Our Outdoors: Fishnado!

Let’s get ridiculous.  I mean out on the edge bizarre.  With summer being severe weather season, and the Discovery Channel having recently completed its annual Shark Week programming, conditions are ripe for the undercurrent of pop culture to rear its toothy head with SyFy network’s annual airing of a new installment of the near-instant cult classic Sharknado series.

The idea that thousands of fish weighing hundreds of pounds could be lofted into the air is pretty absurd.  The premise that they are able to not only survive, but also attack with deadly accuracy on their way around the swirling cyclone as they fall back to earth is absolutely preposterous.  But, that being said, it’s some dang fine entertainment that keeps Ian Ziering and Tara Reid in business, and ultimately, makes one wonder “what if?”

SmBrown
Troutnado! It’s far more likely that smaller fish, like this little brownie, would be picked up by a wind event and dropped some distance away. 

Of course behind every great work of fiction is a little bit of fact, and throughout history, there have been documented occurrences of animals such as frogs and fish raining on areas including right down Main Street America.  Most such happenings carry with them the fear of the end times, as such a bizarre scene comes across as nearly unexplainable, but in reality all have been deemed the result of tornadoes or other powerful wind events crossing small ponds and lakes and lifting their contents into the air when a waterspout forms.  This includes the snails, tadpoles, minnows and fish that might reside in those bodies of water.

Among the most recent reports of animals falling from the sky came one from Serbia in 2005.  Strong updrafts lifted the contents of area ponds and sloughs and caused many of that season’s yearling frogs to be carried some distance before falling in a small town.  Climatologist Slavisa Ignjatovic of Belgrade commented to that city’s newspaper Blic that the event was “not very unusual” as a “tornado can suck in anything light enough from the surface or shallow water” and carry it some distance.  Another story out of Mexico in the newspaper El Debate detailed the same phenomenon of a small tornado picking up toads from a body of water near the town of Villa Angel Flores and scattering them around the now infamous pacific state of Sineloa.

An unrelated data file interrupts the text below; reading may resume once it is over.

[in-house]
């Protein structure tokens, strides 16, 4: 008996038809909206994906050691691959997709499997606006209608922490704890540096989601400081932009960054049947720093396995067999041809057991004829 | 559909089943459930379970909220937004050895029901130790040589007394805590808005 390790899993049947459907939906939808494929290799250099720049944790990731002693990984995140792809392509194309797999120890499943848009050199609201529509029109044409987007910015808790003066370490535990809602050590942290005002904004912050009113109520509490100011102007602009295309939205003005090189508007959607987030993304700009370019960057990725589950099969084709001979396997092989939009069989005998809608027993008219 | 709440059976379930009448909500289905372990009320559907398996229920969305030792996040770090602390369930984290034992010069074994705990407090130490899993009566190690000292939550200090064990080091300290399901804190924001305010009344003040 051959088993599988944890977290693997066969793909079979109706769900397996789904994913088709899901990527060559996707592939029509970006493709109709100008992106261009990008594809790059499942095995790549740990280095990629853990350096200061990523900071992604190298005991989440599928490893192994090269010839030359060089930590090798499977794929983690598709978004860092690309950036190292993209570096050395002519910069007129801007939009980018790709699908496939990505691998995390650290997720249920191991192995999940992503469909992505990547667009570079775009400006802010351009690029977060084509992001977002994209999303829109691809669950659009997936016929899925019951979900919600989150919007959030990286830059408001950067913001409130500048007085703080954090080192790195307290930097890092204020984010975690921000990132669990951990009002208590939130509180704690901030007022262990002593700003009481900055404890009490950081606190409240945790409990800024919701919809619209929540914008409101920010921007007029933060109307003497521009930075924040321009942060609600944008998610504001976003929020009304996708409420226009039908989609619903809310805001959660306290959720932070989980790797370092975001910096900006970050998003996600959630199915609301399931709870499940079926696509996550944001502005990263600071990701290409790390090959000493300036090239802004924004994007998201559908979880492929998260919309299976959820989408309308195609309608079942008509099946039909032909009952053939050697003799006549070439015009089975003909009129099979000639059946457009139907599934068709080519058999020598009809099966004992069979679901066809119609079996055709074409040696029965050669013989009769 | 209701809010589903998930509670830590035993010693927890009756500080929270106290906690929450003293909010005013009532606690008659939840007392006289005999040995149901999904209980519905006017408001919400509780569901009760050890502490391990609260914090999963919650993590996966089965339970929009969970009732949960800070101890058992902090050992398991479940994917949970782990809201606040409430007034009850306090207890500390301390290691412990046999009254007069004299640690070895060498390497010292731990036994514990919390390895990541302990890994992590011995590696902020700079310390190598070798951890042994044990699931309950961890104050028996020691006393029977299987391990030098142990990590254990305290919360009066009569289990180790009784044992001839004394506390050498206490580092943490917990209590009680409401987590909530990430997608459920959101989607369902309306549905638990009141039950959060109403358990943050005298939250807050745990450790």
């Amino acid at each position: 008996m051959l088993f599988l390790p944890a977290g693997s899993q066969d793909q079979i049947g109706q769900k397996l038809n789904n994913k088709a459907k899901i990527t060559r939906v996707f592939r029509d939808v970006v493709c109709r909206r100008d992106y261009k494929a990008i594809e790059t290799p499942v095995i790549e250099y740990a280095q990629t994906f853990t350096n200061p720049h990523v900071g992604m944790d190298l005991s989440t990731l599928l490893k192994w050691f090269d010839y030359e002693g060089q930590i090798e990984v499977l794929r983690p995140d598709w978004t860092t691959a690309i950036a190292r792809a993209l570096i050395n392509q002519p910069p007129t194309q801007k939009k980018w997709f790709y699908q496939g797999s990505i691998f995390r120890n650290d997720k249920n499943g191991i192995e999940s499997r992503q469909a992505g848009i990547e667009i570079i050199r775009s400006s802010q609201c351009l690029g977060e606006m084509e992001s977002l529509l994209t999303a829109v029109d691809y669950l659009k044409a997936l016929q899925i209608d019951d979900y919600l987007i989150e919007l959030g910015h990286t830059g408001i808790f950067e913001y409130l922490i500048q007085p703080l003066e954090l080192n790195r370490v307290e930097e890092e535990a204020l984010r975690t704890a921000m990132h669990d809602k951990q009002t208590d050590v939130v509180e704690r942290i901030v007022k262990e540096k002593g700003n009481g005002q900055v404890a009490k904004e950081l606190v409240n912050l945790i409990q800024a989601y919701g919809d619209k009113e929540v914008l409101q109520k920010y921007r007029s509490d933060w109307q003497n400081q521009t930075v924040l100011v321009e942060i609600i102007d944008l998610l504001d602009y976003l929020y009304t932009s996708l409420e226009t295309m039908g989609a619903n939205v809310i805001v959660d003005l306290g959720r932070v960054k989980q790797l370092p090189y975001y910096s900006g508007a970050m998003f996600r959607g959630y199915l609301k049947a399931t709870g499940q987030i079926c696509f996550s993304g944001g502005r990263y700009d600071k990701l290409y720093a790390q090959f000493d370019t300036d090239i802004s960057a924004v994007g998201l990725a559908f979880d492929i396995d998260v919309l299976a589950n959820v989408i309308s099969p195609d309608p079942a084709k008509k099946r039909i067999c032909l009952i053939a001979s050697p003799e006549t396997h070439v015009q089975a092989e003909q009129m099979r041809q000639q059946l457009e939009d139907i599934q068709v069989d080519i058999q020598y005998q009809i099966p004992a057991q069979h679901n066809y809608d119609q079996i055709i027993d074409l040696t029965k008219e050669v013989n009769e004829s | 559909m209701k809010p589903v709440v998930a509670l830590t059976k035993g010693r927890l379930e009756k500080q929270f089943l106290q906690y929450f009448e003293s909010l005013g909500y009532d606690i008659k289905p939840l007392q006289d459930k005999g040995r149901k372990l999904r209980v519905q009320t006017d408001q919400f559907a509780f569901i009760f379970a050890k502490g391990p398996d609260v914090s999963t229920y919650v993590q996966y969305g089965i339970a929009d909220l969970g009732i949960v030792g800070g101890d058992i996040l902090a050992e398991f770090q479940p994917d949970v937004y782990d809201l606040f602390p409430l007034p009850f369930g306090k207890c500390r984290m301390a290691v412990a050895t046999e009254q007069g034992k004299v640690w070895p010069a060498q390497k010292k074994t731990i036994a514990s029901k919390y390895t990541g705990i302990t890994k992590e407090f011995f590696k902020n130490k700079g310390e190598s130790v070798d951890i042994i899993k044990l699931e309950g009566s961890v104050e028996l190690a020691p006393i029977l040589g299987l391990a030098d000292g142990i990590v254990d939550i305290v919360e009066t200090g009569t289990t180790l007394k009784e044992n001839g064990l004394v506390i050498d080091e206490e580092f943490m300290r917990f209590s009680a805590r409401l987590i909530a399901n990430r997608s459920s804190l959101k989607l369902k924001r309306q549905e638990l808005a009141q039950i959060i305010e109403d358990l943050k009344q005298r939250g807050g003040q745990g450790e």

But America lays claim to the most diverse animal rain, and perhaps the most fisherman-friendly version too as most species remain popular angling targets today.  In October of 1947, A.D. Bajkov, a Louisiana Department of Wildlife Biologist documented a fish fall of epic proportions in the town of Marksville, La., all while he was eating breakfast.  Along the town’s Main Street for nearly one-fifth of a mile, Bajkov found a variety of species including shad, two kinds of sunfish, rock bass and even largemouth bass.  While no fish was particularly large, Bajkov did preserve a nine inch largemouth along with a number of others which he described as “absolutely fresh and fit for human consumption” according the stories published by the Associated Press from that time.

International records detail the biggest fish falling from a tornadic event as being a six-pounder in India and various other stories from overseas evidence a wide variety of animal life being lifted skyward and dropped on unsuspecting populations following a tornado or waterspout. While an actual Sharknado has never been reported and probably never will be, it’s far more likely that a troutnado, or at least a downpour of panfish, may  occur…in our outdoors.

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